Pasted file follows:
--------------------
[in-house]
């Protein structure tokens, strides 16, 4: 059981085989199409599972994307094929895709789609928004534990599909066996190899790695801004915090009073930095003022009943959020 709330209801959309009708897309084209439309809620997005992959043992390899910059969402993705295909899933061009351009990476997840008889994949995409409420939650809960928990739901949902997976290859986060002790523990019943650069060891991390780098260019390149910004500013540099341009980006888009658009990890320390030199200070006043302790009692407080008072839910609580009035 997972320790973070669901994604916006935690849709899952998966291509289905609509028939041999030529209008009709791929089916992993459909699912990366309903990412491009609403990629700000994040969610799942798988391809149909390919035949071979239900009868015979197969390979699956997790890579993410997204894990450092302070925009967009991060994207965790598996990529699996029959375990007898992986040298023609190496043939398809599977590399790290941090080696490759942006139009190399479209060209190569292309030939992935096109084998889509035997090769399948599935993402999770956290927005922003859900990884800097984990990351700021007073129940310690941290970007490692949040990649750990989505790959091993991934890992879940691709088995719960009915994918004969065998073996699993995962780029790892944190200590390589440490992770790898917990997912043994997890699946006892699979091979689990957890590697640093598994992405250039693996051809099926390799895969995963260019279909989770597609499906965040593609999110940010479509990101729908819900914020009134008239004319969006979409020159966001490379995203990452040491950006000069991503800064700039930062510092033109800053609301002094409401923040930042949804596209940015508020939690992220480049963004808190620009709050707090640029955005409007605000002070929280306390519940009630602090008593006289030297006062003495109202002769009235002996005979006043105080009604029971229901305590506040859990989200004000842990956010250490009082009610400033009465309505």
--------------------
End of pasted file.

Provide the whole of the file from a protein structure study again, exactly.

[in-house]
């Protein structure tokens, strides 16, 4: 059981085989199409599972994307094929895709789609928004534990599909066996190899790695801004915090009073930095003022009943959020 709330209801959309009708897309084209439309809620997005992959043992390899910059969402993705295909899933061009351009990476997840008889994949995409409420939650809960928990739901949902997976290859986060002790523990019943650069060891991390780098260019390149910004500013540099341009980006888009658009990890320390030199200070006043302790009692407080008072839910609580009035 997972320790973070669901994604916006935690849709899952998966291509289905609509028939041999030529209008009709791929089916992993459909699912990366309903990412491009609403990629700000994040969610799942798988391809149909390919035949071979239900009868015979197969390979699956997790890579993410997204894990450092302070925009967009991060994207965790598996990529699996029959375990007898992986040298023609190496043939398809599977590399790290941090080696490759942006139009190399479209060209190569292309030939992935096109084998889509035997090769399948599935993402999770956290927005922003859900990884800097984990990351700021007073129940310690941290970007490692949040990649750990989505790959091993991934890992879940691709088995719960009915994918004969065998073996699993995962780029790892944190200590390589440490992770790898917990997912043994997890699946006892699979091979689990957890590697640093598994992405250039693996051809099926390799895969995963260019279909989770597609499906965040593609999110940010479509990101729908819900914020009134008239004319969006979409020159966001490379995203990452040491950006000069991503800064700039930062510092033109800053609301002094409401923040930042949804596209940015508020939690992220480049963004808190620009709050707090640029955005409007605000002070929280306390519940009630602090008593006289030297006062003495109202002769009235002996005979006043105080009604029971229901305590506040859990989200004000842990956010250490009082009610400033009465309505």